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Year : 2020  |  Volume : 7  |  Issue : 1  |  Page : 117-123

Microalbuminuria as an early postoperative detector of sepsis after major surgeries

Department of Anaesthesiology and Intensive Care, Faculty of Medicine, Al-Azhar University, Cairo, Egypt

Correspondence Address:
MD Ali A Mahareak
6308 King Khalid Street, 62461-4080 Khamis Mushait, Saudi Arabia
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Source of Support: None, Conflict of Interest: None

DOI: 10.4103/roaic.roaic_28_19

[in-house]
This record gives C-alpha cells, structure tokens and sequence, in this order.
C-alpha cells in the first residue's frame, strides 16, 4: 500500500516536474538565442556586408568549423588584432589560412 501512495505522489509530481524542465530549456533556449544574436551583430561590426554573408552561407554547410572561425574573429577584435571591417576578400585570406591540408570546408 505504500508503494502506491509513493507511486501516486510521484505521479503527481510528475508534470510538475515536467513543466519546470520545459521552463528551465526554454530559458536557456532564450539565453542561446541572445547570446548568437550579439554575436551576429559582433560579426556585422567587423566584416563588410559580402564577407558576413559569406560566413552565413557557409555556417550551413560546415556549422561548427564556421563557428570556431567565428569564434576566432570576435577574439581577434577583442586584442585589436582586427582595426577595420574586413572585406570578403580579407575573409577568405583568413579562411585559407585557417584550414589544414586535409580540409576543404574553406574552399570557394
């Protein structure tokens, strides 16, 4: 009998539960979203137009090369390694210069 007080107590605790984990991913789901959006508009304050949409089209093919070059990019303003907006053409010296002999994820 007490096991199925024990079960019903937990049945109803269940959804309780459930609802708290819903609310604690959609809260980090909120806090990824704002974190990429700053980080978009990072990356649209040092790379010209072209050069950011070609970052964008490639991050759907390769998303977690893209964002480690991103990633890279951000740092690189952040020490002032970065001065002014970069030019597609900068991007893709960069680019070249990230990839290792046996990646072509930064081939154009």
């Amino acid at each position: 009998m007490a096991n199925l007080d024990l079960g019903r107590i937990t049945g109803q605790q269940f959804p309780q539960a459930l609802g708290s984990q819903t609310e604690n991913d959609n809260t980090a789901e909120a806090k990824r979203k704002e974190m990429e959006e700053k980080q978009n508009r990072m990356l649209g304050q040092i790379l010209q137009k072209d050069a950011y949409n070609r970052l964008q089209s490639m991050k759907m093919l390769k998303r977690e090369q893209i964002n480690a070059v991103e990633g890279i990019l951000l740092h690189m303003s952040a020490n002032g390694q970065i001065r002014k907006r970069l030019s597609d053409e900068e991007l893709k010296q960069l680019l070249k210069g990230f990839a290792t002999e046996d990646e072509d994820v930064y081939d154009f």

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Background Recently, many prognostic markers have been developed for early prediction of sepsis. Purpose To study if microalbuminuria has an early detection value in surgical sepsis and is correlated with other scoring systems. Patients and methods This observational prospective correlation study was done in Al-Azhar University hospitals. A total of 26 patients aged between 21 and 65 years were included in the study. Patients were chosen after 48 h of admission to the ICU after major surgeries. The patients were evaluated upon admission and 24 h later for manifestations of sepsis. Spot urine samples were obtained at the preoperative time, on ICU admission [albumin/creatinine ratio 1 (ACR1)], 24 h postoperative (ACR2), and 48 h postoperative (ACR3). ICU scoring systems included Acute Physiological and Chronic Health Evaluation II (APACHE II) score evaluated every 24 h for 72 h, and the Sequential Organ Function Assessment (SOFA) score was evaluated daily until ICU discharge or up to a total of 28 days. Results A total of 26 patients were involved in this correlational study after exclusions. There was no correlation between ACR1 and APACHE II score or SOFA score or the length of ICU stay. There was a positive correlation between ACR2 and ACR3 with APACHE score on day 1 and day 2 and SOFA score on day 1 and day 2. There was a positive correlation between ACR2 and ACR3 and the length of ICU stay. There was no statistically significant difference between ACR on admission, ACR on day 1, and ACR on day 2 in patients who needed vasopressors and those who needed dialysis therapy. Only ACR2 was a significant predictor for mortality in our patient population. Conclusion Microalbuminuria a simple and ready tool that has a unique prognostic value in patients with sepsis following major surgeries.

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